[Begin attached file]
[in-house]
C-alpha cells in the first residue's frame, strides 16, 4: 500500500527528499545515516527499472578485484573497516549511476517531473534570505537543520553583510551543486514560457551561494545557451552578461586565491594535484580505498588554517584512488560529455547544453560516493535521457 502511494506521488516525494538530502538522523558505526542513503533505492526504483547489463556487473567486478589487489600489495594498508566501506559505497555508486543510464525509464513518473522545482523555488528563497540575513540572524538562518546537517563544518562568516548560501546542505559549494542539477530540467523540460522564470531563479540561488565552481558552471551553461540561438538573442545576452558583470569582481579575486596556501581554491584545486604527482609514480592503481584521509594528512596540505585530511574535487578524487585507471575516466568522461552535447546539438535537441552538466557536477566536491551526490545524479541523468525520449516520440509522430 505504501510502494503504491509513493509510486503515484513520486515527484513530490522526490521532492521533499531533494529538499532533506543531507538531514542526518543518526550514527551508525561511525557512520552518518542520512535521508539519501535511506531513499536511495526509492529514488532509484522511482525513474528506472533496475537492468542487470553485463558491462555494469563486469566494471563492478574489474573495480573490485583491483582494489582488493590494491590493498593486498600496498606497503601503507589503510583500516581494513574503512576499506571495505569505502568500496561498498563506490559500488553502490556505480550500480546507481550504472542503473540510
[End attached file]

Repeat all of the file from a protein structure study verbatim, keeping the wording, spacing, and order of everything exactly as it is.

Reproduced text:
[in-house]
C-alpha cells in the first residue's frame, strides 16, 4: 500500500527528499545515516527499472578485484573497516549511476517531473534570505537543520553583510551543486514560457551561494545557451552578461586565491594535484580505498588554517584512488560529455547544453560516493535521457 502511494506521488516525494538530502538522523558505526542513503533505492526504483547489463556487473567486478589487489600489495594498508566501506559505497555508486543510464525509464513518473522545482523555488528563497540575513540572524538562518546537517563544518562568516548560501546542505559549494542539477530540467523540460522564470531563479540561488565552481558552471551553461540561438538573442545576452558583470569582481579575486596556501581554491584545486604527482609514480592503481584521509594528512596540505585530511574535487578524487585507471575516466568522461552535447546539438535537441552538466557536477566536491551526490545524479541523468525520449516520440509522430 505504501510502494503504491509513493509510486503515484513520486515527484513530490522526490521532492521533499531533494529538499532533506543531507538531514542526518543518526550514527551508525561511525557512520552518518542520512535521508539519501535511506531513499536511495526509492529514488532509484522511482525513474528506472533496475537492468542487470553485463558491462555494469563486469566494471563492478574489474573495480573490485583491483582494489582488493590494491590493498593486498600496498606497503601503507589503510583500516581494513574503512576499506571495505569505502568500496561498498563506490559500488553502490556505480550500480546507481550504472542503473540510